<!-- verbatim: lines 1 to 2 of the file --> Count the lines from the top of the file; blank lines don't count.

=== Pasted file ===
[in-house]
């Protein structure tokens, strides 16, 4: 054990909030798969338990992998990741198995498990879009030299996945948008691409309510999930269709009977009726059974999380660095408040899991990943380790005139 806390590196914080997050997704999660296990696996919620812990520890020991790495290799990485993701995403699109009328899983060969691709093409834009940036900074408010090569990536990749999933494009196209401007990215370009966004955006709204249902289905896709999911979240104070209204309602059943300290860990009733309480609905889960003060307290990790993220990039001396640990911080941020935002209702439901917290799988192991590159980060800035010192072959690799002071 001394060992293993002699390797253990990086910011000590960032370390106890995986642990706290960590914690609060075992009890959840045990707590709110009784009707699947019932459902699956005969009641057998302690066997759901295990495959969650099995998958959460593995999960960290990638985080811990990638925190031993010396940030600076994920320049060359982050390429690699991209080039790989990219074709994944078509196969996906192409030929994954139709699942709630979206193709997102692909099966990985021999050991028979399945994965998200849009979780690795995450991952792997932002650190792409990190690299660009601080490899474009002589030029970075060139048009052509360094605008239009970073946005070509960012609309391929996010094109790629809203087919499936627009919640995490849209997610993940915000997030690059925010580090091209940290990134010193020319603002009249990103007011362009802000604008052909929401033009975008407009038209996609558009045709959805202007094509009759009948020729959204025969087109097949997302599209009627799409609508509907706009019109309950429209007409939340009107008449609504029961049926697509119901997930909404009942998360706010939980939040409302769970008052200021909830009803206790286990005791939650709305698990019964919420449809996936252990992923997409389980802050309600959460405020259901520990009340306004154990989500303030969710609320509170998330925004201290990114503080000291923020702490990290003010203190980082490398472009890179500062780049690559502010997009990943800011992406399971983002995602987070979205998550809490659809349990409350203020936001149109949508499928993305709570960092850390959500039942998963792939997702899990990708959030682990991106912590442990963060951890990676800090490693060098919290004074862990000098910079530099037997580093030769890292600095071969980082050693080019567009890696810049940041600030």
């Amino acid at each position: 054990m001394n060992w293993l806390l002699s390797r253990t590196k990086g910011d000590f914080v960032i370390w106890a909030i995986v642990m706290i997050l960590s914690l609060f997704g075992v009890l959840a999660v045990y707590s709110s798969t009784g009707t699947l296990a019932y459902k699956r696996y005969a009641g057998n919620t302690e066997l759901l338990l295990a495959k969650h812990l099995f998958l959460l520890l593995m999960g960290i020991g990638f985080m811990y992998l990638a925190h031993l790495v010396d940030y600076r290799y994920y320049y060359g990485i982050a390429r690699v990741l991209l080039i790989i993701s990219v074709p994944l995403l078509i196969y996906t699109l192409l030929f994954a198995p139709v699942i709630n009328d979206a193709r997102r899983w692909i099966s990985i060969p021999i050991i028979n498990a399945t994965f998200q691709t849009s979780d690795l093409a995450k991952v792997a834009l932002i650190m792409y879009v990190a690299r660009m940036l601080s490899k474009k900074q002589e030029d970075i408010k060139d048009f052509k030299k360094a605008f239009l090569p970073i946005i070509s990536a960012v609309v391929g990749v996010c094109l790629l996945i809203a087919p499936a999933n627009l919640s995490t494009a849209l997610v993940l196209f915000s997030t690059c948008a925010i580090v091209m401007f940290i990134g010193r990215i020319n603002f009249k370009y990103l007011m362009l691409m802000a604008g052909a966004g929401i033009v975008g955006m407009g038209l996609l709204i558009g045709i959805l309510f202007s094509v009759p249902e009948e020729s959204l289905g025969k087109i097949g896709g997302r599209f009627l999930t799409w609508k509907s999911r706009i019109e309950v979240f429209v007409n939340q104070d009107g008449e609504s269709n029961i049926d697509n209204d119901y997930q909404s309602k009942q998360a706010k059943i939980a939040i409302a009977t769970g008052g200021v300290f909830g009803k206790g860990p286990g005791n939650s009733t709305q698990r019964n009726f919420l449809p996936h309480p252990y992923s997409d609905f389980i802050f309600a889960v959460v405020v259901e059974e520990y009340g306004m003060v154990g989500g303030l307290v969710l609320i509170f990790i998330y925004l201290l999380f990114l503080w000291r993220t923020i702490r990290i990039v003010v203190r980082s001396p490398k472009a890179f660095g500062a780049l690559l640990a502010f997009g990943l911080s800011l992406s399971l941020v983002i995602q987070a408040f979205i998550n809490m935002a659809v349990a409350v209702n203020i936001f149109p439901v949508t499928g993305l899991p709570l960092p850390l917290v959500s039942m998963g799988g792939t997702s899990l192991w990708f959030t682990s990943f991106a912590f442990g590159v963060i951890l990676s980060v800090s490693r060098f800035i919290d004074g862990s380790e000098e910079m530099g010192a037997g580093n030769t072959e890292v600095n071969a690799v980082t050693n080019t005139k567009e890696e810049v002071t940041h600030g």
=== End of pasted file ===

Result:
[in-house]
């Protein structure tokens, strides 16, 4: 054990909030798969338990992998990741198995498990879009030299996945948008691409309510999930269709009977009726059974999380660095408040899991990943380790005139 806390590196914080997050997704999660296990696996919620812990520890020991790495290799990485993701995403699109009328899983060969691709093409834009940036900074408010090569990536990749999933494009196209401007990215370009966004955006709204249902289905896709999911979240104070209204309602059943300290860990009733309480609905889960003060307290990790993220990039001396640990911080941020935002209702439901917290799988192991590159980060800035010192072959690799002071 001394060992293993002699390797253990990086910011000590960032370390106890995986642990706290960590914690609060075992009890959840045990707590709110009784009707699947019932459902699956005969009641057998302690066997759901295990495959969650099995998958959460593995999960960290990638985080811990990638925190031993010396940030600076994920320049060359982050390429690699991209080039790989990219074709994944078509196969996906192409030929994954139709699942709630979206193709997102692909099966990985021999050991028979399945994965998200849009979780690795995450991952792997932002650190792409990190690299660009601080490899474009002589030029970075060139048009052509360094605008239009970073946005070509960012609309391929996010094109790629809203087919499936627009919640995490849209997610993940915000997030690059925010580090091209940290990134010193020319603002009249990103007011362009802000604008052909929401033009975008407009038209996609558009045709959805202007094509009759009948020729959204025969087109097949997302599209009627799409609508509907706009019109309950429209007409939340009107008449609504029961049926697509119901997930909404009942998360706010939980939040409302769970008052200021909830009803206790286990005791939650709305698990019964919420449809996936252990992923997409389980802050309600959460405020259901520990009340306004154990989500303030969710609320509170998330925004201290990114503080000291923020702490990290003010203190980082490398472009890179500062780049690559502010997009990943800011992406399971983002995602987070979205998550809490659809349990409350203020936001149109949508499928993305709570960092850390959500039942998963792939997702899990990708959030682990991106912590442990963060951890990676800090490693060098919290004074862990000098910079530099037997580093030769890292600095071969980082050693080019567009890696810049940041600030």